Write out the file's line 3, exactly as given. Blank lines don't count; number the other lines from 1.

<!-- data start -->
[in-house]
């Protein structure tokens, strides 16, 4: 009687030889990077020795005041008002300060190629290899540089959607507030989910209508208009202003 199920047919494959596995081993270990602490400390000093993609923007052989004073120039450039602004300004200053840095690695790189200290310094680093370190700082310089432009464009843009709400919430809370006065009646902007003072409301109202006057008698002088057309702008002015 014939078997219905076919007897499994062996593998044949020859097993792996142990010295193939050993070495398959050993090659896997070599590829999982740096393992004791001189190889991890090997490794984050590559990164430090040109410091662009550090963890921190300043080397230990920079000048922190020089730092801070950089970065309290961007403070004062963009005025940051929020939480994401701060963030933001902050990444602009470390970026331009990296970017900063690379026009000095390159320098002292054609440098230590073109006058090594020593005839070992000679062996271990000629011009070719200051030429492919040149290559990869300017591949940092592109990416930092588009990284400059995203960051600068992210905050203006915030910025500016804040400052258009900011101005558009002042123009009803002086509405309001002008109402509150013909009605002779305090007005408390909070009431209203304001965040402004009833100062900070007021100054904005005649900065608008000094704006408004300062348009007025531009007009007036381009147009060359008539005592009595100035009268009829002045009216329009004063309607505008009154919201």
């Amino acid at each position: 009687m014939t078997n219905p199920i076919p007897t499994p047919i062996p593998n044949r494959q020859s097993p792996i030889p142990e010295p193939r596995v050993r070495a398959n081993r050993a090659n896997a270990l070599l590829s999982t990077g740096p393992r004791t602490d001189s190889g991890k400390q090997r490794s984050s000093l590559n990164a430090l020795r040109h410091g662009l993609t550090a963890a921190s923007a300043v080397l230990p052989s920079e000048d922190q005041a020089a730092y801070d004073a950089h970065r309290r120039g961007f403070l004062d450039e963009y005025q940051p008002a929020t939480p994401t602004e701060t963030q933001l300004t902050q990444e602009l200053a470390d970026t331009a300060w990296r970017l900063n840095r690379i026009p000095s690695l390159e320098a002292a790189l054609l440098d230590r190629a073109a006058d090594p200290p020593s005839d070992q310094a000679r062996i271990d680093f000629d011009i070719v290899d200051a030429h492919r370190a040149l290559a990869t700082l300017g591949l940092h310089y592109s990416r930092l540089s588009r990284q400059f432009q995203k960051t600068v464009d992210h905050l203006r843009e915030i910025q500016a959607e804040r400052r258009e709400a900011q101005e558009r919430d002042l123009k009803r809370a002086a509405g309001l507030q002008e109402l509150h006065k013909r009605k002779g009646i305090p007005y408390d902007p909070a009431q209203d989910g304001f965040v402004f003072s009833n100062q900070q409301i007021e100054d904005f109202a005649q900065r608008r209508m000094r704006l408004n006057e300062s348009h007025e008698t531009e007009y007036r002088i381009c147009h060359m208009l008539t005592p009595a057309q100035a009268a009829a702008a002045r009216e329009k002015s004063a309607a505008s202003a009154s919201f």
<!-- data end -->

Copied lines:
């Amino acid at each position: 009687m014939t078997n219905p199920i076919p007897t499994p047919i062996p593998n044949r494959q020859s097993p792996i030889p142990e010295p193939r596995v050993r070495a398959n081993r050993a090659n896997a270990l070599l590829s999982t990077g740096p393992r004791t602490d001189s190889g991890k400390q090997r490794s984050s000093l590559n990164a430090l020795r040109h410091g662009l993609t550090a963890a921190s923007a300043v080397l230990p052989s920079e000048d922190q005041a020089a730092y801070d004073a950089h970065r309290r120039g961007f403070l004062d450039e963009y005025q940051p008002a929020t939480p994401t602004e701060t963030q933001l300004t902050q990444e602009l200053a470390d970026t331009a300060w990296r970017l900063n840095r690379i026009p000095s690695l390159e320098a002292a790189l054609l440098d230590r190629a073109a006058d090594p200290p020593s005839d070992q310094a000679r062996i271990d680093f000629d011009i070719v290899d200051a030429h492919r370190a040149l290559a990869t700082l300017g591949l940092h310089y592109s990416r930092l540089s588009r990284q400059f432009q995203k960051t600068v464009d992210h905050l203006r843009e915030i910025q500016a959607e804040r400052r258009e709400a900011q101005e558009r919430d002042l123009k009803r809370a002086a509405g309001l507030q002008e109402l509150h006065k013909r009605k002779g009646i305090p007005y408390d902007p909070a009431q209203d989910g304001f965040v402004f003072s009833n100062q900070q409301i007021e100054d904005f109202a005649q900065r608008r209508m000094r704006l408004n006057e300062s348009h007025e008698t531009e007009y007036r002088i381009c147009h060359m208009l008539t005592p009595a057309q100035a009268a009829a702008a002045r009216e329009k002015s004063a309607a505008s202003a009154s919201f």